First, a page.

Creating a business budget from scratch can be overwhelming—you need to capture the details of each month’s projected budget, actual spend, and the cumulative total of each.
If you’ve never written a business budget or are looking for a specific marketing worksheet, you can start with hubspot’s marketing budget templates. This download includes eight well-designed and detailed templates to easily manage your finances, with options for microsoft excel or google sheets. A quick overview explains how to use each template so you can easily start filling in your own information.
2. Set your strategy and goals
To make the most of your budget, you have to know what goals you want to achieve and the strategy to get there. If you’re working to bring in more South Sudan Email List sales (a goal) and plan to improve your website to attract leads (the strategy), you’ll have to put funds towards the redesign project.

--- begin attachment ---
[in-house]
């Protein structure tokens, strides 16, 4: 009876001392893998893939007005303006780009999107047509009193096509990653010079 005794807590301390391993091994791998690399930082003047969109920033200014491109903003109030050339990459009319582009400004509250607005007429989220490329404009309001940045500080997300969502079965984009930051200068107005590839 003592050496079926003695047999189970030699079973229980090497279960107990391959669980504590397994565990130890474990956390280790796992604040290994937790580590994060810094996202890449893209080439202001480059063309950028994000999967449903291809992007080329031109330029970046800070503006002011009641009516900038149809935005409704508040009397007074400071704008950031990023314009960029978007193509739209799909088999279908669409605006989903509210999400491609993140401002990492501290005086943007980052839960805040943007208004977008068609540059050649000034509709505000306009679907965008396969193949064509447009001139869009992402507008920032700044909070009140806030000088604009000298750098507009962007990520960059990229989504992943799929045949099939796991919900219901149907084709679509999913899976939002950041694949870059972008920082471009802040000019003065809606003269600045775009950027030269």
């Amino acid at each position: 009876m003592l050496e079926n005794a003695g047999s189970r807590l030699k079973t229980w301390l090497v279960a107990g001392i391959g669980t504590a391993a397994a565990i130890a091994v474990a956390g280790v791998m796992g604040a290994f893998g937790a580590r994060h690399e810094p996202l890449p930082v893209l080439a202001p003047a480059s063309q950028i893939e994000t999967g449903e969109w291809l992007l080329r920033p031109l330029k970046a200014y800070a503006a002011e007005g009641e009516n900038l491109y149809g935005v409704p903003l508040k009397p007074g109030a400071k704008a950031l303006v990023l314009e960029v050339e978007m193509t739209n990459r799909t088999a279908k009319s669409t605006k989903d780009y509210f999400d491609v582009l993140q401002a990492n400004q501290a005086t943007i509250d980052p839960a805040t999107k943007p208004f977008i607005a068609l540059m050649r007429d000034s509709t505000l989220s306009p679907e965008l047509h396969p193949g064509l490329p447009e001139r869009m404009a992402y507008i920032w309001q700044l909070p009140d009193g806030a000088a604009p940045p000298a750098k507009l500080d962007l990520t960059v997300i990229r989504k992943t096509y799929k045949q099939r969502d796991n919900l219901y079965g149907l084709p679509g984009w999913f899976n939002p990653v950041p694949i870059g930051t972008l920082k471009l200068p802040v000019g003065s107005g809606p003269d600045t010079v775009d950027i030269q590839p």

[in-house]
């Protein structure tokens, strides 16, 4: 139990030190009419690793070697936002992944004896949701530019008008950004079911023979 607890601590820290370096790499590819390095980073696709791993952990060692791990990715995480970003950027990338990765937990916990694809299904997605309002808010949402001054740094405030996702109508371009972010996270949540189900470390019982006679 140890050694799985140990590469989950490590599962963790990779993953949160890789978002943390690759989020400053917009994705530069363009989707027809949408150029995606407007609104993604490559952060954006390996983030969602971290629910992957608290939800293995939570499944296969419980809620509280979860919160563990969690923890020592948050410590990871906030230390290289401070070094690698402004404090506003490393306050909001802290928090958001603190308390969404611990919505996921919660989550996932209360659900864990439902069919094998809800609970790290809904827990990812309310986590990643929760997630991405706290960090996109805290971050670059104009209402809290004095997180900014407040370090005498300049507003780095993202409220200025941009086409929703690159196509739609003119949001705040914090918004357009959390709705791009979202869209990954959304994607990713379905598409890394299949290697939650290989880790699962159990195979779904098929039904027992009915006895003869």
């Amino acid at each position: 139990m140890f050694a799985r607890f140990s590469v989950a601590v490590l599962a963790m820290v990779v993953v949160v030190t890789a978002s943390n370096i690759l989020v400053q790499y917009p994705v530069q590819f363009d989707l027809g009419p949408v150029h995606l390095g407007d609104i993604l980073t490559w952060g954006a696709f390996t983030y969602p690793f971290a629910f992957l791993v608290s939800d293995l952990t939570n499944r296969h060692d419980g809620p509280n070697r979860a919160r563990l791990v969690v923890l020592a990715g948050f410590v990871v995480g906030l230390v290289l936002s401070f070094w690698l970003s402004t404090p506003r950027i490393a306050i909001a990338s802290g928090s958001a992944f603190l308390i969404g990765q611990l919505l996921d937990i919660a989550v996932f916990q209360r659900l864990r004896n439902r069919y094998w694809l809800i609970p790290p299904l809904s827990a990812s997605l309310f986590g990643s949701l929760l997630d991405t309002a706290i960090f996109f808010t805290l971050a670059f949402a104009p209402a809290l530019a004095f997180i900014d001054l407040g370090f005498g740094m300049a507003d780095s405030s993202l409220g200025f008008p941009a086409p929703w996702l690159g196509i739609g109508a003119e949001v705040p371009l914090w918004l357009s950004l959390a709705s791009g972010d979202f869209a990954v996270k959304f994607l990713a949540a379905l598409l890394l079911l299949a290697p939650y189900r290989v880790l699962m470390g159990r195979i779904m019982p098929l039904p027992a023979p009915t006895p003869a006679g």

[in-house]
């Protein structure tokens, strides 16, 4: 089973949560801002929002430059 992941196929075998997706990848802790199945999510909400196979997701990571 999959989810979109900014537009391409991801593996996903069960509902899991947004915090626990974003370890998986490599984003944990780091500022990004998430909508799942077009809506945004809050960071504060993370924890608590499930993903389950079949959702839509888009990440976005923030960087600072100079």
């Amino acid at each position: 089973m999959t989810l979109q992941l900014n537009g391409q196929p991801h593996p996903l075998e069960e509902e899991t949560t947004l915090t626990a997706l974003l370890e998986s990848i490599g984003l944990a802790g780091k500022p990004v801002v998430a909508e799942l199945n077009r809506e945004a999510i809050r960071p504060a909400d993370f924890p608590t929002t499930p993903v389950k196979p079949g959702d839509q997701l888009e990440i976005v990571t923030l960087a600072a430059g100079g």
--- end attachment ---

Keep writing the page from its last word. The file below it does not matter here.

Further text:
Check out these strategic planning models that can help map out your long-term goals if your business is just getting off the ground. That way, your budget will reflect the financial resources needed to accomplish your objectives.
Gather The Numbers
Every company has different needs, so no one budget will be exactly the same. A branding and creative budget, for example, will have vastly different line items than a website redesign budget.
No matter what budget you’re putting CH Leads together, you’ll need all of the relevant expenses for a comprehensive overview. Here are the basic numbers you may want to include:
Revenue projections: consider your historical financial performance and projected growth income.
Fixed-cost projections: the costs that don’t change (I.E. Employee compensation, office rent, business software, insurance, and utilities).
Variable-cost projections: the costs that may change month-to-month (I.E. Overtime compensation, supply costs, or software that varies by usage).
Annual project expenses: the cumulative costs of implementing all of your company goals for the year.
Individual project expenses: the costs associated with each project, which should be tracked in individual budget worksheets.